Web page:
The purpose of this paper is to consider the situation of workers' rights in the context of European Works Councils (EWCs) in the metalworking sector.
The paper examines the preconditions, forms and patterns of trade union transnational coordination under the regime of cross‐border competition and, in particular, its transnational implications for employment regulation in multinationals in Europe. The paper is based on evidence from the metal sector at the European Union level in the direction of establishing a framework for transnational bargaining at company level in Europe.
The paper argues that workers' representation rights at the European level (EWCs) and their resources can be very important in supporting the trade unions' bargaining activity in a situation of cross‐border negotiation in multinational companies. In the absence of a legal framework, the very recent engagement by the European trade union movement to coordinate bargaining across borders, while stipulating agreements at the European company level (European Framework Agreements) for common regulatory purposes, represents a “necessary” and “essential” – although not “sufficient” condition – for transnational collective bargaining.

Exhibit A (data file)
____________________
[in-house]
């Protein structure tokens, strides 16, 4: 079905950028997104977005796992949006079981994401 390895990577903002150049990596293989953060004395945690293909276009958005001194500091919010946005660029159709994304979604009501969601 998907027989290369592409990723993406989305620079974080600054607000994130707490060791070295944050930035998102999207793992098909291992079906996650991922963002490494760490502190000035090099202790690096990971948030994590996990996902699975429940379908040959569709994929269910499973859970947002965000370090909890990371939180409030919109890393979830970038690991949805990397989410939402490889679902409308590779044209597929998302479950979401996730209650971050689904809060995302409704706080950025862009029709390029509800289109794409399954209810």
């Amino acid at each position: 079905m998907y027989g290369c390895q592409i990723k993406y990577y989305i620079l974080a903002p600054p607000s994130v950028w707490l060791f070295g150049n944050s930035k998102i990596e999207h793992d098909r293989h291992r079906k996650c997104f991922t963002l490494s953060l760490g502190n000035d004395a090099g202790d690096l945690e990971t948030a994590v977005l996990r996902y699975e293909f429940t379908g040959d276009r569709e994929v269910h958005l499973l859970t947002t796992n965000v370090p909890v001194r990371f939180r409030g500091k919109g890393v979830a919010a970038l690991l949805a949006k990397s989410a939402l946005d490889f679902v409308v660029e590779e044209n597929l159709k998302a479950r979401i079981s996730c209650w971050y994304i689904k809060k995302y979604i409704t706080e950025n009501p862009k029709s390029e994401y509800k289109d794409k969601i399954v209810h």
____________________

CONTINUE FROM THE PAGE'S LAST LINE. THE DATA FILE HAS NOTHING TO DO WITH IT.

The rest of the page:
The paper ties the formation of EWCs to the early European project of a “social Europe”.
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